Shakespeare Sonnet 105 Analysis: Let not my love be called idolatry

Shakespeare Sonnet 105 analysis, summary, theme and modern English Translation

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This is a short summary of Shakespeare sonnet 105. Continue reading for complete analysis and meaning in the modern text. For the complete list of 154 sonnets, check the collection of Shakespeare Sonnets with analysis. It is highly recommended to buy “The Monument” by Hank Whittemore, which is the best book on Shakespeare Sonnets.

Shakespeare Sonnet 105 (Original Text)

Let not my love be called idolatry,
Nor my belovèd as an idol show,
Since all alike my songs and praises be
To one, of one, still such, and ever so.
Kind is my love today, tomorrow kind,
Still constant in a wondrous excellence;
Therefore my verse to constancy confined,
One thing expressing, leaves out difference.
Fair, kind, and true is all my argument,
Fair, kind, and true, varying to other words;
And in this change is my invention spent—
Three themes in one, which wondrous scope affords.
Fair, kind, and true have often lived alone,
Which three, till now, never kept seat in one.
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Shakespeare Sonnet 105 Modern Text (Translation)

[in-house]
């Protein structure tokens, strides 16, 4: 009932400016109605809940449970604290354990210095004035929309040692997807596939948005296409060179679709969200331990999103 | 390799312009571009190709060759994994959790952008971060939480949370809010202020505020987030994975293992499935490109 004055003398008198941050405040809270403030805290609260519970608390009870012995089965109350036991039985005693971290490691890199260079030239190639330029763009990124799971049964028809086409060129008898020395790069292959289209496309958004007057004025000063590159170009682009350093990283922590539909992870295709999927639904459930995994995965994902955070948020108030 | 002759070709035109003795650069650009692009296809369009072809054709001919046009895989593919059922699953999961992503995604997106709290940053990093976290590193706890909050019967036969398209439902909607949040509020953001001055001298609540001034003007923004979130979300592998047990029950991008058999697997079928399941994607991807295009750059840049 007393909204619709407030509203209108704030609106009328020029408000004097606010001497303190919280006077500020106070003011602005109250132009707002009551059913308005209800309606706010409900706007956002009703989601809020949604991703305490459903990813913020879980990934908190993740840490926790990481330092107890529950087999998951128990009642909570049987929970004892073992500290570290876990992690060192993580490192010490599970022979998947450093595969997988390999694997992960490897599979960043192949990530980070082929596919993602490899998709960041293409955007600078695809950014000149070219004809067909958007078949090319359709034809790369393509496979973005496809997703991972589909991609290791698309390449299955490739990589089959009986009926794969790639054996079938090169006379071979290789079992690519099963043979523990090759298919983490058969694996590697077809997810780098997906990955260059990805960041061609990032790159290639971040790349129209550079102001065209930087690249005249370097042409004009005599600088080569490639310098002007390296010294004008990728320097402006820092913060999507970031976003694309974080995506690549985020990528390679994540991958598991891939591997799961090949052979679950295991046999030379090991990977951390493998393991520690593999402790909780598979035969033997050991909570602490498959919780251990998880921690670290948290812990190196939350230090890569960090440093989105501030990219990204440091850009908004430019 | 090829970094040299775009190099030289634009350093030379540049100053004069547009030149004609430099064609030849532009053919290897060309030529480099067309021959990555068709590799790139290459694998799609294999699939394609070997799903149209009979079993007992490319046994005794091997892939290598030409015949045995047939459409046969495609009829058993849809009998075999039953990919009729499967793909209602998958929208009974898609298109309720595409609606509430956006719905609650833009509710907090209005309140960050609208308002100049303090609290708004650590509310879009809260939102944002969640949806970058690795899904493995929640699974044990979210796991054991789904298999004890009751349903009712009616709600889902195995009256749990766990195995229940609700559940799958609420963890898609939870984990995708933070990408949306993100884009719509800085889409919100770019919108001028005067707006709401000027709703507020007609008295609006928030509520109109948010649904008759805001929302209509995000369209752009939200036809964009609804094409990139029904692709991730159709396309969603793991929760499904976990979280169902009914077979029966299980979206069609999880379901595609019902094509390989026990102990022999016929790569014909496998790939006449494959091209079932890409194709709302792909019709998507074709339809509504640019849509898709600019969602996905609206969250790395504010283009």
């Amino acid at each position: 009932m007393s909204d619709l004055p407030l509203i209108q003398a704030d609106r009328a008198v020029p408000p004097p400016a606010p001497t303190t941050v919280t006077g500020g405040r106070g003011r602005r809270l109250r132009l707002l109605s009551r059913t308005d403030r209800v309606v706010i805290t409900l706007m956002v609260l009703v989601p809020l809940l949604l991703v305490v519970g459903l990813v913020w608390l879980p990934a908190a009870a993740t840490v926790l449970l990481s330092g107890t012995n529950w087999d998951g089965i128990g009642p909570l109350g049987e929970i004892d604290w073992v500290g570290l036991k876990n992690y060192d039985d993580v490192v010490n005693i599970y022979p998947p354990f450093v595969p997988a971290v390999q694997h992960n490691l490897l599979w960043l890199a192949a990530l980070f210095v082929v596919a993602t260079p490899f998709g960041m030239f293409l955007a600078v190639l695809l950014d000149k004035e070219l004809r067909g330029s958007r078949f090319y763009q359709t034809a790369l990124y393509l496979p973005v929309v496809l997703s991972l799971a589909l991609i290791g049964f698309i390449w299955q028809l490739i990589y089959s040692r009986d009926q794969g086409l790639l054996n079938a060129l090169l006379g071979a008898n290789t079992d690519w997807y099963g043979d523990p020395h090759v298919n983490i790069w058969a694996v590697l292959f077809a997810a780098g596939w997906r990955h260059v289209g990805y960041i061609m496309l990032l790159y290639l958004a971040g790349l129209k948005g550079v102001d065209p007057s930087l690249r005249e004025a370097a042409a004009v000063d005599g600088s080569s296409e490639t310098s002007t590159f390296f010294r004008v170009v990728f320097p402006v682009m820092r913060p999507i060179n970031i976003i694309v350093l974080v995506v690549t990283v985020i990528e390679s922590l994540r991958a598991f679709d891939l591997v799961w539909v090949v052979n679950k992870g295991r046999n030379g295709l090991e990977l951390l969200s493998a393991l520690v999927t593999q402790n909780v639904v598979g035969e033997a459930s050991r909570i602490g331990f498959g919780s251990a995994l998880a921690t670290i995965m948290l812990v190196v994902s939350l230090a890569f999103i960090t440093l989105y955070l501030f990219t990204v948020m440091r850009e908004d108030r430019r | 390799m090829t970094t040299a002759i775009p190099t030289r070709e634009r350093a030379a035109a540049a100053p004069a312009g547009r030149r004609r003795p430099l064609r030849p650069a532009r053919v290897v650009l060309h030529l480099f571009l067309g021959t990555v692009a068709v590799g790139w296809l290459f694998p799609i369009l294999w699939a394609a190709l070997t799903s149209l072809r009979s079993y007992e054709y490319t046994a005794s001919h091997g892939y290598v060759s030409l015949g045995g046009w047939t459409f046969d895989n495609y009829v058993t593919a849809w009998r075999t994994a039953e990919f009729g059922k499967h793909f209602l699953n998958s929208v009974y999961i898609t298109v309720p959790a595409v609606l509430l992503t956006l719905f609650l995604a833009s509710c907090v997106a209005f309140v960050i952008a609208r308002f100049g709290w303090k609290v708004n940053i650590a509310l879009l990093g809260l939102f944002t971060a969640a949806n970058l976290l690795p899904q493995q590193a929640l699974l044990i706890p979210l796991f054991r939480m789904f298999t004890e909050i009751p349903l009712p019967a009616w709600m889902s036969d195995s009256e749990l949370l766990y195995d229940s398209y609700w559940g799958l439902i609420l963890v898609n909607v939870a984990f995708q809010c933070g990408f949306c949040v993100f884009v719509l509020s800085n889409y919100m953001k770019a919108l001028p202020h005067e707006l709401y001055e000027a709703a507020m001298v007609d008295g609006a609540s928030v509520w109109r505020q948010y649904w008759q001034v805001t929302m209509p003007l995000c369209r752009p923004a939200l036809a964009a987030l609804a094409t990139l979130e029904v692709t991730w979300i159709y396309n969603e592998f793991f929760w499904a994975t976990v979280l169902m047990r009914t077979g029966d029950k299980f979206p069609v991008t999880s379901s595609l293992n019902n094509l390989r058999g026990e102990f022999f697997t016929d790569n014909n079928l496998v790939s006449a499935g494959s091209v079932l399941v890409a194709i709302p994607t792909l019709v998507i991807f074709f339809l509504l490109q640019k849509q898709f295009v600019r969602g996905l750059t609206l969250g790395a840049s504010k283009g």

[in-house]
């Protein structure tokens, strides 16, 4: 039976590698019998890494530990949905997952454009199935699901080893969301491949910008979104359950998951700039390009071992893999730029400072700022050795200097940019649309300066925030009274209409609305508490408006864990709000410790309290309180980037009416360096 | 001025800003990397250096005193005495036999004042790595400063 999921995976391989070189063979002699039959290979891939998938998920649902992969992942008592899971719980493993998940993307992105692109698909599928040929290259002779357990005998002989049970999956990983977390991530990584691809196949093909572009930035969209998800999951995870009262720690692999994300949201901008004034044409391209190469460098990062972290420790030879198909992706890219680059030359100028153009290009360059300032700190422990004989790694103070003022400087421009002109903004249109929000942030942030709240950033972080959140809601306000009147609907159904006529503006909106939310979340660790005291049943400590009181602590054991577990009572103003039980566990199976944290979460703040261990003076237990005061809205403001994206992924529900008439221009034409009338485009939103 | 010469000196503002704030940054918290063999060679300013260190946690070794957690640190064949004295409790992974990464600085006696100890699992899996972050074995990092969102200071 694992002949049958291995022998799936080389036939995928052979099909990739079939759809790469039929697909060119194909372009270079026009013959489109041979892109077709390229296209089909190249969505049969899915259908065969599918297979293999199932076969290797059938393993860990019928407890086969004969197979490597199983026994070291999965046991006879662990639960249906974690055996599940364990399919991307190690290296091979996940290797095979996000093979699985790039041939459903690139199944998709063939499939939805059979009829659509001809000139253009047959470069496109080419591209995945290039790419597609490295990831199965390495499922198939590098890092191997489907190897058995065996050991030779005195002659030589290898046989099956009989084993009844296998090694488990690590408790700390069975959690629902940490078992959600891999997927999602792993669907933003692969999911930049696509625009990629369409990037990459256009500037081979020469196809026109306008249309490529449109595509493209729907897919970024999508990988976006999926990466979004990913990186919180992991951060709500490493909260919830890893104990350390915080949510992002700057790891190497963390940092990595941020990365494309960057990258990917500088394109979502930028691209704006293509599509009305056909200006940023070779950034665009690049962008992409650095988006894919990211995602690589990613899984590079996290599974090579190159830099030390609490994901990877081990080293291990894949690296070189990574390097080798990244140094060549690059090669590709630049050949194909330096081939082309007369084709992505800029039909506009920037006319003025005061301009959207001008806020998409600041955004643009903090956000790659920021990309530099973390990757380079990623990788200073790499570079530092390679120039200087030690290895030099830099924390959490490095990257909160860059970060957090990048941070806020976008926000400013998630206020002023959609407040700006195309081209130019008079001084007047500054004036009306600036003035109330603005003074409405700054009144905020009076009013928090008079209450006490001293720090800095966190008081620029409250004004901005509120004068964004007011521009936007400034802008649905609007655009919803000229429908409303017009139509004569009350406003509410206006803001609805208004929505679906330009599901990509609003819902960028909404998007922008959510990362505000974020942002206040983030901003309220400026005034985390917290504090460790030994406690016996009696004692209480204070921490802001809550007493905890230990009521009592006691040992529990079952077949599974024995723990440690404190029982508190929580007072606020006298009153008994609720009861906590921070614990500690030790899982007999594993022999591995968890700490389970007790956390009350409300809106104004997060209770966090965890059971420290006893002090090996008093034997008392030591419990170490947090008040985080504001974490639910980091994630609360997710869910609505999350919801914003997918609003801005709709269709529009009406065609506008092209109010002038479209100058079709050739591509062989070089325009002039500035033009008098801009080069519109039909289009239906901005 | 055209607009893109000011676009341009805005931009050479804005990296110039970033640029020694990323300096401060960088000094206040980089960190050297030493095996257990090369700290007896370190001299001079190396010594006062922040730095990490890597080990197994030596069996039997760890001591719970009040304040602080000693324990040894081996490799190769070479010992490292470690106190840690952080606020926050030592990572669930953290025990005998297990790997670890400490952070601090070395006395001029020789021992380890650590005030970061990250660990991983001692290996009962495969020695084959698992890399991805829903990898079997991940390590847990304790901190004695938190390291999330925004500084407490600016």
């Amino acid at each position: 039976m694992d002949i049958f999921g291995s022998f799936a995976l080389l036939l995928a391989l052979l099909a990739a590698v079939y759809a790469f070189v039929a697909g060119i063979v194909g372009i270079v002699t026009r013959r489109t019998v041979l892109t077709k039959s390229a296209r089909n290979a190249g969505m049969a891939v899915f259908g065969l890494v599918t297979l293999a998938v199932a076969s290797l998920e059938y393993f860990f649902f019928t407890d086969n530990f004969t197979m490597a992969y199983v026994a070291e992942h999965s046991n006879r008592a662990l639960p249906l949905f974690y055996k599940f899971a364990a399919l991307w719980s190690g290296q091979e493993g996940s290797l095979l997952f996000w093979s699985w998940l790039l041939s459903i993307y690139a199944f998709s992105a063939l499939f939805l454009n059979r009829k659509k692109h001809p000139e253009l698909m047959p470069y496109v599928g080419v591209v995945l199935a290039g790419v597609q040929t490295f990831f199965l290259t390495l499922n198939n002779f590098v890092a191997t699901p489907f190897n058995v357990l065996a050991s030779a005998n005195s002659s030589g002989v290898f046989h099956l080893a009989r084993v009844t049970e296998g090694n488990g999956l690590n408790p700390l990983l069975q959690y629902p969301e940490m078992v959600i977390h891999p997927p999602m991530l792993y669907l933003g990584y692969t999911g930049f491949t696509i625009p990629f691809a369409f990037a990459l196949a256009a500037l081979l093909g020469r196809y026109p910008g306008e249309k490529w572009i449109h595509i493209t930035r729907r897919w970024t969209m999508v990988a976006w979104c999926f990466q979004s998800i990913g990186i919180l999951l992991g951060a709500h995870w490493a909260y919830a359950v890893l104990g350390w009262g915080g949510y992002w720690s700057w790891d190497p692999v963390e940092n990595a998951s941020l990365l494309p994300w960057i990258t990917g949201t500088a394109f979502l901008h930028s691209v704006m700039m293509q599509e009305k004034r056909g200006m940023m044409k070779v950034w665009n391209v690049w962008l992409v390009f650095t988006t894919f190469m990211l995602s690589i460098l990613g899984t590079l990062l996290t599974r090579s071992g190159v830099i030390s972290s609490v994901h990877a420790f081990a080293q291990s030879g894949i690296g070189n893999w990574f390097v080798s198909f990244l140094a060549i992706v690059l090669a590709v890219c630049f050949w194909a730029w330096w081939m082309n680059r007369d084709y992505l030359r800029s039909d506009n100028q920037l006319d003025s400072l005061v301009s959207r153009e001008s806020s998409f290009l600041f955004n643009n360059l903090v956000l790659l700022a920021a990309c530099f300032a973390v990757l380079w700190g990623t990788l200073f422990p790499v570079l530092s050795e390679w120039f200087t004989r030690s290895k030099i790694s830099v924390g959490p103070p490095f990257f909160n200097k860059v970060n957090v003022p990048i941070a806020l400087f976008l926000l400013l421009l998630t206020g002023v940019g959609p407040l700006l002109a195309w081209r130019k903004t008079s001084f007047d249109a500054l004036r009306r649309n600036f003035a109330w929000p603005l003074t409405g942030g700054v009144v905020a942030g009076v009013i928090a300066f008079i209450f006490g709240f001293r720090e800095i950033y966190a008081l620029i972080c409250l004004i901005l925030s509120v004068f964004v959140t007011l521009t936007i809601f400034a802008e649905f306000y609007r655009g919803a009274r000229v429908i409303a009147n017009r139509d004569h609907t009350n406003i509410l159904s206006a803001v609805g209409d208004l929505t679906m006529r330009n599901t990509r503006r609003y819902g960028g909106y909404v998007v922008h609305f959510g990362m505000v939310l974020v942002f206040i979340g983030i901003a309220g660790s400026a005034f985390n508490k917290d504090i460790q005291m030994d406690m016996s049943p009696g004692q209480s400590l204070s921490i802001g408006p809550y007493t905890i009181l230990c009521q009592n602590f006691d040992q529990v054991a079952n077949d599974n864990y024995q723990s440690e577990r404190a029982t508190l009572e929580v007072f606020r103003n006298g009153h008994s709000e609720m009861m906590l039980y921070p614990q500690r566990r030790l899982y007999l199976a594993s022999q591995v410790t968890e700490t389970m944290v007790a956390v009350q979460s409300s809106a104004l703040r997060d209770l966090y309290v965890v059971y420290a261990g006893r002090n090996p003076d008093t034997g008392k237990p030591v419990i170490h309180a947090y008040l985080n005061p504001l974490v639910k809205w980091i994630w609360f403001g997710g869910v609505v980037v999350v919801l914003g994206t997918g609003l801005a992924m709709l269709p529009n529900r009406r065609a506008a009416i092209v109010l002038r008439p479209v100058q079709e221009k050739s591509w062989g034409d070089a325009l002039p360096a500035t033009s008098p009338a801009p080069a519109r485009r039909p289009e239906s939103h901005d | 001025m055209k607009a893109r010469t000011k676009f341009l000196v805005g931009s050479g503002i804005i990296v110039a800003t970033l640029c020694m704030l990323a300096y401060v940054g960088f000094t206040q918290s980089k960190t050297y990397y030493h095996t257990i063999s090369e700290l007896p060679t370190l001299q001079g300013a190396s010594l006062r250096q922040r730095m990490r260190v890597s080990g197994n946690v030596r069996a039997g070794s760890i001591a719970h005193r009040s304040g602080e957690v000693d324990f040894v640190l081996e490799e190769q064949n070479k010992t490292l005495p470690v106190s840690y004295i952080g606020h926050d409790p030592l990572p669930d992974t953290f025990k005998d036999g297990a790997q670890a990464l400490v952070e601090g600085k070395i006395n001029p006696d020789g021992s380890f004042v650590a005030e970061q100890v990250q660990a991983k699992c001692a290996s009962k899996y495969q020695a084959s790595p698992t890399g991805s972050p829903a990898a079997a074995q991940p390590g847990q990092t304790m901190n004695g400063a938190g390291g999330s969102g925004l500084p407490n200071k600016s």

Shakespeare sonnet 105 modern text translation

-via SparkNotes

Shakespeare Sonnet 105 Analysis

The poet says not to let his love be compared to idol worship “Let not my love be called idolatry,” and neither should his lover be portrayed as a statue “Nor my belovèd as an idol show,” And most of his songs and praise “Since all alike my songs and praises be” have always been addressed to one single person “To one, of one, still such, and ever so.”

He says he finds his love kind always in the present and the future “Kind is my love today, tomorrow kind,” and the quality of his love is always consistent “Still constant in a wondrous excellence;” which is why his poetry is dedicated to this consistency “Therefore my verse to constancy confined, “and it never includes anything different from this subject “One thing expressing, leaves out difference”.

His love is fair kind and sincere which is the main topic of his verse “Fair, kind, and true is all my argument, “and he writes about this fairness and kindness in various ways “Fair, kind, and true, varying to other words;” and in this way he exhausts his creativity “And in this change is my invention spent—“and that the three virtues of his love provide excellent scope for more creativity

The three virtues of fairness, kindness, and sincerity have always been individualistic “Fair, kind, and true have often lived alone,” but now they live as one person within his love “Which three, till now, never kept seat in one.”

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